One huge struggle I hear over and over from my fellow French teachers is how it’s impossible to get our students to speak French.
Teachers have told me it’s challenging (and overwhelming!) to convince their students that to learn French, they need to actually speak it… and, sometimes, to even sell them on the idea that it’s worth the effort!
They can already speak perfectly well in English or in another language… why bother?!
I do a variety of things throughout the school year to convince my students to speak French (you can read about my gumball machines HERE, for example) and to give them opportunities to practice all the French they are learning (you can read more about my favourite whole-class game HERE).
I like to switch it up to keep engagement high and to keep things interesting!
In this post, I’ll go how how exactly I use my French behaviour bingo + the promise of fancy Pokémon stickers to encourage my students to speak as much French as possible, all day long – to me and to their classmates!
Why is it important to get our students to speak in French as much as possible?
Since we are all teaching our students how to learn in and speak fluent French, I’m sure I don’t have to tell you that it’s SO important to get our students speaking in French as much as we can.
Learning a language is a lot like playing a sport, or learning to read, or how to play piano… or just about anything worth doing!
If you want to improve, you need to PRACTICE.
Will our students be perfect? Of course not!
But we still want to encourage them as much as possible to try, try, try, and to praise their efforts.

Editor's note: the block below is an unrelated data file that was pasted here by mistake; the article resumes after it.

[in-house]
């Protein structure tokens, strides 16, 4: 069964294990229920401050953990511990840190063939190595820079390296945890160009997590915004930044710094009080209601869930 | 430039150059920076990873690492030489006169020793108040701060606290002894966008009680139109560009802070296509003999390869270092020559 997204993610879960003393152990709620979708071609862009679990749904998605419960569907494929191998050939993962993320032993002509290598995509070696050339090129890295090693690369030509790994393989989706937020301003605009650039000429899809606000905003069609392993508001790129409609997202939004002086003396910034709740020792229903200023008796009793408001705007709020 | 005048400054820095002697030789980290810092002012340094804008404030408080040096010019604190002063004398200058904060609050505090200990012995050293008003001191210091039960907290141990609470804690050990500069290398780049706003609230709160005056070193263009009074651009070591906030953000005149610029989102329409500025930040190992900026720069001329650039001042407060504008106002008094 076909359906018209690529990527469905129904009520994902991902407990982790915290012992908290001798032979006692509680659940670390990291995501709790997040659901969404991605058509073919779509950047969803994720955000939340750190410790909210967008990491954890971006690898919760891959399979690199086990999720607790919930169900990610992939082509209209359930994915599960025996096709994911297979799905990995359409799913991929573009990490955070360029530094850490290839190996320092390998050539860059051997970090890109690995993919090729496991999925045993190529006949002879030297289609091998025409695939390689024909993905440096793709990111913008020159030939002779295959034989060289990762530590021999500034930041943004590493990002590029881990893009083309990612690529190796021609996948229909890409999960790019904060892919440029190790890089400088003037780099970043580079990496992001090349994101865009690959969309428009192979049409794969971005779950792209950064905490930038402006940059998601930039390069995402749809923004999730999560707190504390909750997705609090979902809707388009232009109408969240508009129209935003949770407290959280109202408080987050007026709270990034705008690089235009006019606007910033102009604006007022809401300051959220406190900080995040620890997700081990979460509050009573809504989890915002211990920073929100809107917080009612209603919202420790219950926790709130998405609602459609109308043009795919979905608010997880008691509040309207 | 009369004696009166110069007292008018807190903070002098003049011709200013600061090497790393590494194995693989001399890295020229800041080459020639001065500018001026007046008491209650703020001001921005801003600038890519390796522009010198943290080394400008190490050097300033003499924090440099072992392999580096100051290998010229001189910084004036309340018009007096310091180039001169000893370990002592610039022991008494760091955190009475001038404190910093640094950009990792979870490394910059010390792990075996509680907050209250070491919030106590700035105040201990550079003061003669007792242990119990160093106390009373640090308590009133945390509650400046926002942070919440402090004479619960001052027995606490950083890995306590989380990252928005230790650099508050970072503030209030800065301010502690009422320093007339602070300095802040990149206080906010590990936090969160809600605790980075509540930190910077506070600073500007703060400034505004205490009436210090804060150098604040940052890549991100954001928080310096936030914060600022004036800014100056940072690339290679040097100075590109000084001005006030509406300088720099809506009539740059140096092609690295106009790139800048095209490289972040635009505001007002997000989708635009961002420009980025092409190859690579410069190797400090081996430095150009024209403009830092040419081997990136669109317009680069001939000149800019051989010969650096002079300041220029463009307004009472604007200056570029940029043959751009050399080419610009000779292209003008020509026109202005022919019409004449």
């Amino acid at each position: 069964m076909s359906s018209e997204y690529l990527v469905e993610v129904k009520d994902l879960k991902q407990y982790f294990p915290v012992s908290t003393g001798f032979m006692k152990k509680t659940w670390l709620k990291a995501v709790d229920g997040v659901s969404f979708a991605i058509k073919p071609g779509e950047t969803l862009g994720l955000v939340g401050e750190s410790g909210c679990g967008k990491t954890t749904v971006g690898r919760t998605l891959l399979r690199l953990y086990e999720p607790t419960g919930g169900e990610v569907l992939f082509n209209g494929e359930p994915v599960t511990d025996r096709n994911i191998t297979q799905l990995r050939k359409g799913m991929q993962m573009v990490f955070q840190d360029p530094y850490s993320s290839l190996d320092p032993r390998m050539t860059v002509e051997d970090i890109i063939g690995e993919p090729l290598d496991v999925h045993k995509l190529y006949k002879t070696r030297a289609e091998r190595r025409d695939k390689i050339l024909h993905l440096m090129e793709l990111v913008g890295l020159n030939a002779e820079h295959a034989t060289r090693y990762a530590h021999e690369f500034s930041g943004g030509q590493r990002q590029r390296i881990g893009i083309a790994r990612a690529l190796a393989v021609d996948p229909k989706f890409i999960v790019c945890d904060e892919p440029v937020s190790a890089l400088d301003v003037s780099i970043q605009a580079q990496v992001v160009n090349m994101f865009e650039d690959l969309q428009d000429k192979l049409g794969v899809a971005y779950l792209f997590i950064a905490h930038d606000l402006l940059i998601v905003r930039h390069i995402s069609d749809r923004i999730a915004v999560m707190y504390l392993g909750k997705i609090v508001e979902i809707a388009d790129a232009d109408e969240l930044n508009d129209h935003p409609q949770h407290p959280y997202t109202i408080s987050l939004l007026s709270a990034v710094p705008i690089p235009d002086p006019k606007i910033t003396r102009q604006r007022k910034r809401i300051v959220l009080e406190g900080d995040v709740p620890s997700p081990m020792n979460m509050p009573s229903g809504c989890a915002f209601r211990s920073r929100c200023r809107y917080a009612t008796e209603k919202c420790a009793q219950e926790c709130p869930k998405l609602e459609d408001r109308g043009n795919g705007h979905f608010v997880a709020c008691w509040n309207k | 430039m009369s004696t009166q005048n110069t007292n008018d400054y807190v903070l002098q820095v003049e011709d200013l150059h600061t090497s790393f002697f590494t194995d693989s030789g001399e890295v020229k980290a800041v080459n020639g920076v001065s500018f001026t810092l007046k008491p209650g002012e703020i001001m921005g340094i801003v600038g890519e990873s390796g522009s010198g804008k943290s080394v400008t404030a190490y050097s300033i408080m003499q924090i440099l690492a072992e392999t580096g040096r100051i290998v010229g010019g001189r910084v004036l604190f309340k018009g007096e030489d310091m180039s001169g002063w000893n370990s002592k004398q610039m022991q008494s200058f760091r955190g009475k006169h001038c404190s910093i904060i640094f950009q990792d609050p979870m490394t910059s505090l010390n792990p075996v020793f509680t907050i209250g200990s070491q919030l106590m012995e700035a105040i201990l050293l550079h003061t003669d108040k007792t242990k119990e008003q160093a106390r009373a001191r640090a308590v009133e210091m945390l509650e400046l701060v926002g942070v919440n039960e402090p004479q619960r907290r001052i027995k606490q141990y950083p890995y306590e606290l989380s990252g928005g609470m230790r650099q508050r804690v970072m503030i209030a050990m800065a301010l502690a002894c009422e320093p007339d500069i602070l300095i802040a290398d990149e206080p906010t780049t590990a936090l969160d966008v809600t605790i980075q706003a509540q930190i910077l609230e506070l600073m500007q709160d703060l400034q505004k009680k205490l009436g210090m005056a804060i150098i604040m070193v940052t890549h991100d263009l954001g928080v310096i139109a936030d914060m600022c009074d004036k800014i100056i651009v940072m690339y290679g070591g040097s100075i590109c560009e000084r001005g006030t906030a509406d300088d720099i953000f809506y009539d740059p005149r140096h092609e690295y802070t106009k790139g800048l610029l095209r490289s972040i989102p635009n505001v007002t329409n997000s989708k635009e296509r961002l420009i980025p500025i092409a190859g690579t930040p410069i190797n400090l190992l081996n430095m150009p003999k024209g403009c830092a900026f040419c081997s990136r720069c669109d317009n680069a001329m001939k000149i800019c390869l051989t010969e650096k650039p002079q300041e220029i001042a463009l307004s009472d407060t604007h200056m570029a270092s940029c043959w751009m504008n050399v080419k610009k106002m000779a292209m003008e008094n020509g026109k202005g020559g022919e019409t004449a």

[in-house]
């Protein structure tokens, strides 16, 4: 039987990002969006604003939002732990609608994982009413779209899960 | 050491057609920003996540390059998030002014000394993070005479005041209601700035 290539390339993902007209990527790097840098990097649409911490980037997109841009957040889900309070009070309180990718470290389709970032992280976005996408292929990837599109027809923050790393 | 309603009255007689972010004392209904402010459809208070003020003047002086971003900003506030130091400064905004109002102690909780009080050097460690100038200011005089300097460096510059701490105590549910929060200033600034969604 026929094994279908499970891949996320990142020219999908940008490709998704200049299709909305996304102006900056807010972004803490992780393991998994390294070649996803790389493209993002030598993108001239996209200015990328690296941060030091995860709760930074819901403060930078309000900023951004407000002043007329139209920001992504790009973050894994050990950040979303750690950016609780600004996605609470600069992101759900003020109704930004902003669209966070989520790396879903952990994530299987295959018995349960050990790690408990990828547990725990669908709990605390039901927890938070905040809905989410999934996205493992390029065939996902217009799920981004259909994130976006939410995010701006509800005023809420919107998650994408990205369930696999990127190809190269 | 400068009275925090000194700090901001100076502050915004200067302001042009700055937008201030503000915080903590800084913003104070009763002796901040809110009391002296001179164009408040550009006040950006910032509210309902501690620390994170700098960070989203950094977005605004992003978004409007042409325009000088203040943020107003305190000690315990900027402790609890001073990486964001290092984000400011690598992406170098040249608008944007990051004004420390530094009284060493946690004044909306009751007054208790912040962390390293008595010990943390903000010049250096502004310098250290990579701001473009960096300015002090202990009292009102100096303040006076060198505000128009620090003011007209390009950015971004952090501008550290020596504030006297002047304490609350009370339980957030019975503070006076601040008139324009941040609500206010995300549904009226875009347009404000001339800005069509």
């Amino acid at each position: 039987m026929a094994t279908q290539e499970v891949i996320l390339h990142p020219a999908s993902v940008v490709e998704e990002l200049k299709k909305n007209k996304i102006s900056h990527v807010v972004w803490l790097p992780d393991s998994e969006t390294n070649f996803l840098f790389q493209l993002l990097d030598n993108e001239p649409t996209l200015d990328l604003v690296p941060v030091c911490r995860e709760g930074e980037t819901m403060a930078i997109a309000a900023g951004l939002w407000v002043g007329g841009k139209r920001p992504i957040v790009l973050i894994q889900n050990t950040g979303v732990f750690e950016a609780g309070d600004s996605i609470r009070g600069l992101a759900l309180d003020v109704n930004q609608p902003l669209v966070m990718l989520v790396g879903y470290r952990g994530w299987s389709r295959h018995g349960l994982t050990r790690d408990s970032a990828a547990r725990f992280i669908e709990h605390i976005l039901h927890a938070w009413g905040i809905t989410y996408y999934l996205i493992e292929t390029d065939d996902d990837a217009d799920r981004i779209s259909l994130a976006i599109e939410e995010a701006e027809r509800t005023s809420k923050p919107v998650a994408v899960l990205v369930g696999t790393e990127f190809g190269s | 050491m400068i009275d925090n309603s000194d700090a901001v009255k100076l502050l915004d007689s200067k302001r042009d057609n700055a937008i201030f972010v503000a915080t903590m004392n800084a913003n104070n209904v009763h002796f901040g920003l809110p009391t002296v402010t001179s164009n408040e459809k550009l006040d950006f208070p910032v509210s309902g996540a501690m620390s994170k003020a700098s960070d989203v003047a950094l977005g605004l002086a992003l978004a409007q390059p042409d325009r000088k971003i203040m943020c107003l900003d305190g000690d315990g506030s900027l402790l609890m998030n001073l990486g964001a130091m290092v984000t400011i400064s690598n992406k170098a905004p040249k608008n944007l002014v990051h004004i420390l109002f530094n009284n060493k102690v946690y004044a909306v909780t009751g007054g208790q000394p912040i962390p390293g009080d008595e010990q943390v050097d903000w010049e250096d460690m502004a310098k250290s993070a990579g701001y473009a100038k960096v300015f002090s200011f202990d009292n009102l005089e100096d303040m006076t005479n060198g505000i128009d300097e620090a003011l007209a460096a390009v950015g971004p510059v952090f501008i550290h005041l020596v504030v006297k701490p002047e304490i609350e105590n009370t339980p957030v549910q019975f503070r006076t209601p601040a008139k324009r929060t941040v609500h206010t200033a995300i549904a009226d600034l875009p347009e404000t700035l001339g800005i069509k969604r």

Think of when a baby learns to speak their first language — we get SO excited and lose our minds over their first words. And the baby practices more and more, and gets better and better, until, one day, they are speaking full sentences.
We don’t stop them from speaking just because they might only use a couple of words or say some things incorrectly!
And, it’s important to keep in mind that our students can usually already speak at least one language very fluently. And it’s often not French… or, even if it is, they often live in a community where another language dominates, and that becomes their default.
And, they are young. It’s hard for them to understand the abstract idea that there is value in learning a second language when they already have one mastered.
So, they might need a little extra encouragement to practice speaking in French. That’s where French Behaviour Bingo can come in!
How to Use French Behaviour Bingo to Encourage Your Students to Speak French
Step #1 – Print your Bingo boards
I have a product on TPT of all the bingo boards I use — you can see it HERE — but you can use any bingo boards you want. I do suggest using ones on plain paper that your students can stamp with bingo daubers & take home once complete.
I do like the ones I created, because they already say “Je parle français” along the top, and there are TON of different themes. I print a new theme each time a student finishes a card.
My boards also come in black & white or colour. I usually print the first board in colour, but then go with black & white from there so that I can just print them at school whenever I need them.
To start, you’ll need one board per student (it doesn’t matter that they’ll all have similar boards). My boards come printed two per page.
Step #2 – Calling Cards
For the calling cards, you have two options. You can print a whole class set, or an individual set for each student.
I prefer to print one set for each student, because then I don’t have to keep track of who has already drawn what. *If we are playing a whole class version of bingo (I’ll talk more about that in another post!), I just print one set for the class.
I have my students cut their own calling cards apart and write their own names on their bingo boards. I don’t believe in me doing work that they can do themselves!